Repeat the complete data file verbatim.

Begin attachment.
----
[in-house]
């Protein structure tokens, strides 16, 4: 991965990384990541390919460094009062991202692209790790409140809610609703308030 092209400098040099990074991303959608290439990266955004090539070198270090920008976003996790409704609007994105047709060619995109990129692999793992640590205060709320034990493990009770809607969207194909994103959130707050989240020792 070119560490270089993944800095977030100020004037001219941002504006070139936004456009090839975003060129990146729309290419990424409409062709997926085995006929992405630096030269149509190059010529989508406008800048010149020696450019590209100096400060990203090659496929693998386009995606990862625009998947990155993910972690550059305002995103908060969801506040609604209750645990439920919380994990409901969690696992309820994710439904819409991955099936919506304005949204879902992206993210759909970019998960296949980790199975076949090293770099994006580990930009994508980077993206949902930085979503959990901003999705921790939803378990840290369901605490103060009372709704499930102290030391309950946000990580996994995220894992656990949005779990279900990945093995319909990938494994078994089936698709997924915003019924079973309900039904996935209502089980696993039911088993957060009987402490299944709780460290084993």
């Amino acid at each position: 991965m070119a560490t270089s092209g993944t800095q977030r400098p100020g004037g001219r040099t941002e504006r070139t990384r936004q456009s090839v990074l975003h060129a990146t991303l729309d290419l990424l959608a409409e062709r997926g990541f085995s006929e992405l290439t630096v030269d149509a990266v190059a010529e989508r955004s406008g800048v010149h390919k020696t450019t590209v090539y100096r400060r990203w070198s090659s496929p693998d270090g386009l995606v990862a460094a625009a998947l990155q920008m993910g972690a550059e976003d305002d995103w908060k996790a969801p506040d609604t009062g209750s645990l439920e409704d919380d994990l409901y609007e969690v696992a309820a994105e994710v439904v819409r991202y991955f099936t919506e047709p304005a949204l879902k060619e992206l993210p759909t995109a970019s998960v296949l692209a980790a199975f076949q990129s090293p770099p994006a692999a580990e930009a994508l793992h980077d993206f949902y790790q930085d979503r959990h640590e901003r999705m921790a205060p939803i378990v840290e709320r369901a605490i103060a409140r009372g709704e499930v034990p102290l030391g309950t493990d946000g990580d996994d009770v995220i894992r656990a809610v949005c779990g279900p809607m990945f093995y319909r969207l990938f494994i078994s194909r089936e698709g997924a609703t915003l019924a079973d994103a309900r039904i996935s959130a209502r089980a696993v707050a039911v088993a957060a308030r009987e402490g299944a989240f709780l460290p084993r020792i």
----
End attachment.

[in-house]
């Protein structure tokens, strides 16, 4: 991965990384990541390919460094009062991202692209790790409140809610609703308030 092209400098040099990074991303959608290439990266955004090539070198270090920008976003996790409704609007994105047709060619995109990129692999793992640590205060709320034990493990009770809607969207194909994103959130707050989240020792 070119560490270089993944800095977030100020004037001219941002504006070139936004456009090839975003060129990146729309290419990424409409062709997926085995006929992405630096030269149509190059010529989508406008800048010149020696450019590209100096400060990203090659496929693998386009995606990862625009998947990155993910972690550059305002995103908060969801506040609604209750645990439920919380994990409901969690696992309820994710439904819409991955099936919506304005949204879902992206993210759909970019998960296949980790199975076949090293770099994006580990930009994508980077993206949902930085979503959990901003999705921790939803378990840290369901605490103060009372709704499930102290030391309950946000990580996994995220894992656990949005779990279900990945093995319909990938494994078994089936698709997924915003019924079973309900039904996935209502089980696993039911088993957060009987402490299944709780460290084993």
């Amino acid at each position: 991965m070119a560490t270089s092209g993944t800095q977030r400098p100020g004037g001219r040099t941002e504006r070139t990384r936004q456009s090839v990074l975003h060129a990146t991303l729309d290419l990424l959608a409409e062709r997926g990541f085995s006929e992405l290439t630096v030269d149509a990266v190059a010529e989508r955004s406008g800048v010149h390919k020696t450019t590209v090539y100096r400060r990203w070198s090659s496929p693998d270090g386009l995606v990862a460094a625009a998947l990155q920008m993910g972690a550059e976003d305002d995103w908060k996790a969801p506040d609604t009062g209750s645990l439920e409704d919380d994990l409901y609007e969690v696992a309820a994105e994710v439904v819409r991202y991955f099936t919506e047709p304005a949204l879902k060619e992206l993210p759909t995109a970019s998960v296949l692209a980790a199975f076949q990129s090293p770099p994006a692999a580990e930009a994508l793992h980077d993206f949902y790790q930085d979503r959990h640590e901003r999705m921790a205060p939803i378990v840290e709320r369901a605490i103060a409140r009372g709704e499930v034990p102290l030391g309950t493990d946000g990580d996994d009770v995220i894992r656990a809610v949005c779990g279900p809607m990945f093995y319909r969207l990938f494994i078994s194909r089936e698709g997924a609703t915003l019924a079973d994103a309900r039904i996935s959130a209502r089980a696993v707050a039911v088993a957060a308030r009987e402490g299944a989240f709780l460290p084993r020792i």